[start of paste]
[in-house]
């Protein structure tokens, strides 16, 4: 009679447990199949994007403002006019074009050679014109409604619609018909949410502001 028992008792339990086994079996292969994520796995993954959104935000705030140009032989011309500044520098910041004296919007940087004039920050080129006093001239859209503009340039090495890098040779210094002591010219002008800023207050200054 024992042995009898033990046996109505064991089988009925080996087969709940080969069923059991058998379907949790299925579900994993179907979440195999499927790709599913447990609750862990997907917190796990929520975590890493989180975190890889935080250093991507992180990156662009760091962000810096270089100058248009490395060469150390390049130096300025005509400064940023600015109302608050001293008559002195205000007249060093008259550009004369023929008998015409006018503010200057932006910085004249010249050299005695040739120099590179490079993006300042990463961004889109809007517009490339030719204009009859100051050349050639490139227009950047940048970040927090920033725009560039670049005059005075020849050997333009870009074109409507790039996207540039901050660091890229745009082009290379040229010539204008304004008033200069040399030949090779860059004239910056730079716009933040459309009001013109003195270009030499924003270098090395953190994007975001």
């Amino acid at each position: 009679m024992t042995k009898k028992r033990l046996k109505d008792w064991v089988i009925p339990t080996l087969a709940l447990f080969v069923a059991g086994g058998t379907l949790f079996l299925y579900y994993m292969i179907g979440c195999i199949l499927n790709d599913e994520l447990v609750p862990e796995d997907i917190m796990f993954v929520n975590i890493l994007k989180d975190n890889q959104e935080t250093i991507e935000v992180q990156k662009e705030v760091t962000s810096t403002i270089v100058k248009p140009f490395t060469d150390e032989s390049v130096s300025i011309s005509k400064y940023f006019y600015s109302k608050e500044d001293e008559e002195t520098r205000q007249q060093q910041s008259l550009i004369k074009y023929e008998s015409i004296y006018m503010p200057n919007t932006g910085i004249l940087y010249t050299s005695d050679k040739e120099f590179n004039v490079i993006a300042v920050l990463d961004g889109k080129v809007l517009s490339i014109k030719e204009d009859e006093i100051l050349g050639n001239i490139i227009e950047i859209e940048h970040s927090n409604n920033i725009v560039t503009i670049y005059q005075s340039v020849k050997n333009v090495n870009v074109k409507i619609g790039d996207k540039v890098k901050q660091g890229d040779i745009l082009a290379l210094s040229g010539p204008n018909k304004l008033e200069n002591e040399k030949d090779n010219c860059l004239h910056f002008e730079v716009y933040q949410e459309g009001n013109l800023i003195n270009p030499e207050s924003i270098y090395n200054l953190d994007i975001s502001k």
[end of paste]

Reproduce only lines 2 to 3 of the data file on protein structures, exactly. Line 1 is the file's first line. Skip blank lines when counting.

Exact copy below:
């Protein structure tokens, strides 16, 4: 009679447990199949994007403002006019074009050679014109409604619609018909949410502001 028992008792339990086994079996292969994520796995993954959104935000705030140009032989011309500044520098910041004296919007940087004039920050080129006093001239859209503009340039090495890098040779210094002591010219002008800023207050200054 024992042995009898033990046996109505064991089988009925080996087969709940080969069923059991058998379907949790299925579900994993179907979440195999499927790709599913447990609750862990997907917190796990929520975590890493989180975190890889935080250093991507992180990156662009760091962000810096270089100058248009490395060469150390390049130096300025005509400064940023600015109302608050001293008559002195205000007249060093008259550009004369023929008998015409006018503010200057932006910085004249010249050299005695040739120099590179490079993006300042990463961004889109809007517009490339030719204009009859100051050349050639490139227009950047940048970040927090920033725009560039670049005059005075020849050997333009870009074109409507790039996207540039901050660091890229745009082009290379040229010539204008304004008033200069040399030949090779860059004239910056730079716009933040459309009001013109003195270009030499924003270098090395953190994007975001």
């Amino acid at each position: 009679m024992t042995k009898k028992r033990l046996k109505d008792w064991v089988i009925p339990t080996l087969a709940l447990f080969v069923a059991g086994g058998t379907l949790f079996l299925y579900y994993m292969i179907g979440c195999i199949l499927n790709d599913e994520l447990v609750p862990e796995d997907i917190m796990f993954v929520n975590i890493l994007k989180d975190n890889q959104e935080t250093i991507e935000v992180q990156k662009e705030v760091t962000s810096t403002i270089v100058k248009p140009f490395t060469d150390e032989s390049v130096s300025i011309s005509k400064y940023f006019y600015s109302k608050e500044d001293e008559e002195t520098r205000q007249q060093q910041s008259l550009i004369k074009y023929e008998s015409i004296y006018m503010p200057n919007t932006g910085i004249l940087y010249t050299s005695d050679k040739e120099f590179n004039v490079i993006a300042v920050l990463d961004g889109k080129v809007l517009s490339i014109k030719e204009d009859e006093i100051l050349g050639n001239i490139i227009e950047i859209e940048h970040s927090n409604n920033i725009v560039t503009i670049y005059q005075s340039v020849k050997n333009v090495n870009v074109k409507i619609g790039d996207k540039v890098k901050q660091g890229d040779i745009l082009a290379l210094s040229g010539p204008n018909k304004l008033e200069n002591e040399k030949d090779n010219c860059l004239h910056f002008e730079v716009y933040q949410e459309g009001n013109l800023i003195n270009p030499e207050s924003i270098y090395n200054l953190d994007i975001s502001k």